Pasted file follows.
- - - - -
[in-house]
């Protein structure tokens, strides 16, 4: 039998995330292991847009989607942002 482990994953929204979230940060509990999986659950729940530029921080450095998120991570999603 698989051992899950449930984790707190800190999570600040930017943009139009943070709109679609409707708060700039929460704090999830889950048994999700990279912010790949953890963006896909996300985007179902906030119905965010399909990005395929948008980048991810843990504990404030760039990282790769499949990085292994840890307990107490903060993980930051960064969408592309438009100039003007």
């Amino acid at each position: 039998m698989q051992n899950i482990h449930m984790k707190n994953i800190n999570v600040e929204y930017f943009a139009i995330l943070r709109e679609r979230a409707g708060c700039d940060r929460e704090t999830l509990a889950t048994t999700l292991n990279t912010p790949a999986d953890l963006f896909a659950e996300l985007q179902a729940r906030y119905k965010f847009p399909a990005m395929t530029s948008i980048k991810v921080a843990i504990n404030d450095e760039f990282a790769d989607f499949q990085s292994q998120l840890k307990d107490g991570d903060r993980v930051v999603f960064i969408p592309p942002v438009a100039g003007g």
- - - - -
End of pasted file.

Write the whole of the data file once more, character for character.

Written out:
[in-house]
């Protein structure tokens, strides 16, 4: 039998995330292991847009989607942002 482990994953929204979230940060509990999986659950729940530029921080450095998120991570999603 698989051992899950449930984790707190800190999570600040930017943009139009943070709109679609409707708060700039929460704090999830889950048994999700990279912010790949953890963006896909996300985007179902906030119905965010399909990005395929948008980048991810843990504990404030760039990282790769499949990085292994840890307990107490903060993980930051960064969408592309438009100039003007």
């Amino acid at each position: 039998m698989q051992n899950i482990h449930m984790k707190n994953i800190n999570v600040e929204y930017f943009a139009i995330l943070r709109e679609r979230a409707g708060c700039d940060r929460e704090t999830l509990a889950t048994t999700l292991n990279t912010p790949a999986d953890l963006f896909a659950e996300l985007q179902a729940r906030y119905k965010f847009p399909a990005m395929t530029s948008i980048k991810v921080a843990i504990n404030d450095e760039f990282a790769d989607f499949q990085s292994q998120l840890k307990d107490g991570d903060r993980v930051v999603f960064i969408p592309p942002v438009a100039g003007g």